Now walk to the tower and, with the bench at your back, head directly to the boundary wall itself. Here you will find 2 ledger stones with the name Washington.

Samuel Washington was land agent to Ann Walker of Crow Nest and then steward to Anne Lister of Shibden Hall. He had a large family of girls. Hannah Washington was the wife of Samuel Washington and so mother to the numerous daughters. Susannah Washington was the eldest daughter of Samuel and Hannah Washington, she died in 1846 aged 21 years.

If you know turn to the north, you will see a prominent rhododendron bush which partly covers a large chest tomb. Captain George Mackay Sutherland was the brother in law of Ann Walker, married to her only surviving sibling Elizabeth, the other co heiress to the Crow Nest estate, Lightcliffe. After Anne Lister died and Ann Walker was removed to York, he lived at Shibden Hall where he died in 1847.

As you go back towards the tower you will pass 2 more ledger stones this time dedicated to the Wilkinsons & the Fentons. Lydia Fenton nee Wilkinson was mentioned as a friend of Ann Walker in Anne Lister’s diary and then she became Ann Walker’s housekeeper at Cliffe Hill when Ann Walker returned to live there after the death of Anne Lister and then Ann Walker’s own problems. Rev. George Fenton was a vicar near Barnsley but would often visit and preach at our church as his father-in-law, Rev Robert Wilkinson, was getting older. Anne Lister comments on his sermons in her diary. All of the family were friends of Ann Walker.

Buried under the church were Ann Walker, her aunt Ann and Rev Robert Wilkinson. We do not know where the latter two were buried but Ann, herself, was buried under the northern pulpit. If you look you can see the outline of the old church walls including the curve of the apse at the other end from the tower. Her grave would have been a few paces towards the tower from the end of the church and on the right (northern) side.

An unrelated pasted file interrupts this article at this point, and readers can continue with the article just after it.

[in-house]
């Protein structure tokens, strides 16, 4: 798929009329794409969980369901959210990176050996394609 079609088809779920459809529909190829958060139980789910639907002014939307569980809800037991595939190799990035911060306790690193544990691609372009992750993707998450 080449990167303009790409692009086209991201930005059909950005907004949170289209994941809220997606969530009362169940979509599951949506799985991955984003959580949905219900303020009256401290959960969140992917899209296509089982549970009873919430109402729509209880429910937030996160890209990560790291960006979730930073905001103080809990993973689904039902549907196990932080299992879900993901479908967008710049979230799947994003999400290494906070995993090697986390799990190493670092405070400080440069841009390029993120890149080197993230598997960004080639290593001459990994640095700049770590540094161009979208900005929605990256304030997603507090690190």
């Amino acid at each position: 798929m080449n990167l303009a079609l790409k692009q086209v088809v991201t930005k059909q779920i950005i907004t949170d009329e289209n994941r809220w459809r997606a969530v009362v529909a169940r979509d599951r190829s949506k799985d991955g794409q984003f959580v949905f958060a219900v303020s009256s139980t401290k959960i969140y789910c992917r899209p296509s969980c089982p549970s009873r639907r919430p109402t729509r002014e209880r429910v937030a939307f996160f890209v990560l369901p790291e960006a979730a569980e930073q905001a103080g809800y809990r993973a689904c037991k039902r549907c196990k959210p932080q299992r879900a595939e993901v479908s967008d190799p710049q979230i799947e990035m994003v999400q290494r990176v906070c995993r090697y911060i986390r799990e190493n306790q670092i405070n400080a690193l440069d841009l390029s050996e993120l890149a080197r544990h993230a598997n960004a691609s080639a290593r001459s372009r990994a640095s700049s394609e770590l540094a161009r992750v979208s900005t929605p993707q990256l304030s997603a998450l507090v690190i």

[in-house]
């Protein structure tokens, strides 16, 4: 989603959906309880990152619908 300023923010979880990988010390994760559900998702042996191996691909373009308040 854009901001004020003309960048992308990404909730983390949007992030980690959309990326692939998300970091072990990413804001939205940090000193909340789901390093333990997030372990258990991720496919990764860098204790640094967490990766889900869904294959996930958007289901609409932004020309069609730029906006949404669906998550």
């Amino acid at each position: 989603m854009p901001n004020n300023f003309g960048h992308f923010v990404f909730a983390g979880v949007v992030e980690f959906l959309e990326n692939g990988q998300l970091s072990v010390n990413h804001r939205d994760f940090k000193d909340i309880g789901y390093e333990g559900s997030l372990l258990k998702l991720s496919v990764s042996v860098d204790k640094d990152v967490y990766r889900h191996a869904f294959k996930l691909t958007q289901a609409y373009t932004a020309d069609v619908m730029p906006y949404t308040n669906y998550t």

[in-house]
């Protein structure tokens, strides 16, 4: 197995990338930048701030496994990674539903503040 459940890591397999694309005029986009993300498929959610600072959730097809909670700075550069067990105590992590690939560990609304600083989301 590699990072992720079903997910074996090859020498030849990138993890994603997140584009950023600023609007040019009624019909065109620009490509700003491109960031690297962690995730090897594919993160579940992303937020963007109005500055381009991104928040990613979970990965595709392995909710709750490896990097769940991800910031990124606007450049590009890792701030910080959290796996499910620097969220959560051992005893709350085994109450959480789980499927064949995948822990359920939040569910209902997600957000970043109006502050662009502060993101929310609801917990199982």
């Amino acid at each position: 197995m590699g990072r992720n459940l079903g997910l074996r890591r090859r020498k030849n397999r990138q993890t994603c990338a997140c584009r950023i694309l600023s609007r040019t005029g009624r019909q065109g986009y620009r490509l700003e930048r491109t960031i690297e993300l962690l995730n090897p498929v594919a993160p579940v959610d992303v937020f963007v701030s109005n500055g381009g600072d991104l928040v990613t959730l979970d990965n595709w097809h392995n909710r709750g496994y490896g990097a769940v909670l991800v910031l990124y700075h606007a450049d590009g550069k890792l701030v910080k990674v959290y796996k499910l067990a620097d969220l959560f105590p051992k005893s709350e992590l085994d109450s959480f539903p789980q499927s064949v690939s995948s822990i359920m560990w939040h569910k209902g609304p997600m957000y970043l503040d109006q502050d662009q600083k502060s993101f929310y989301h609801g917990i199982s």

Ann Walker of Lightcliffe was a young, wealthy co heiress to the Crow Nest estate which included the houses at Lidgate and Cliffe Hill as well as Crow Nest. She became the partner of Anne Lister of Shibden Hall. After Anne Lister’s death she remained at Shibden Hall and then had a time in York before returning to Cliffe Hill where she died aged 50 in 1854.

Aunt Ann Walker was the sister of John Walker, Ann Walker’s father. She never married and lived at Cliffe Hill House until she died in 1847 aged 90.

Rev. Robert Wilkinson was the incumbent at St.Matthew’s Church Lightcliffe where the Walker family worshipped. In her diary Anne Lister records asking him if a pew is available at Lightcliffe for Ann Walker and her to use.

On 30th August [1832] a local coal merchant, James Hinscliff, called at Shibden to offer her £150 per acre for her coal-rich land. To find his burial plot go towards the side of the tower and look for Rev William Gurney's headstone. Now walk 12 paces towards the western wall and his ledger stone is a few paces from the wall. The Rev Gurney was the local priest from 1840 so would have known Ann, her friends and workmen.

If you go towards the gateway on Till Carr Lane, you will find the Tour 6 guide post.

 

 

 

 

 

 

 

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The postcode for the churchyard (for sat navs) is HX3 8TH.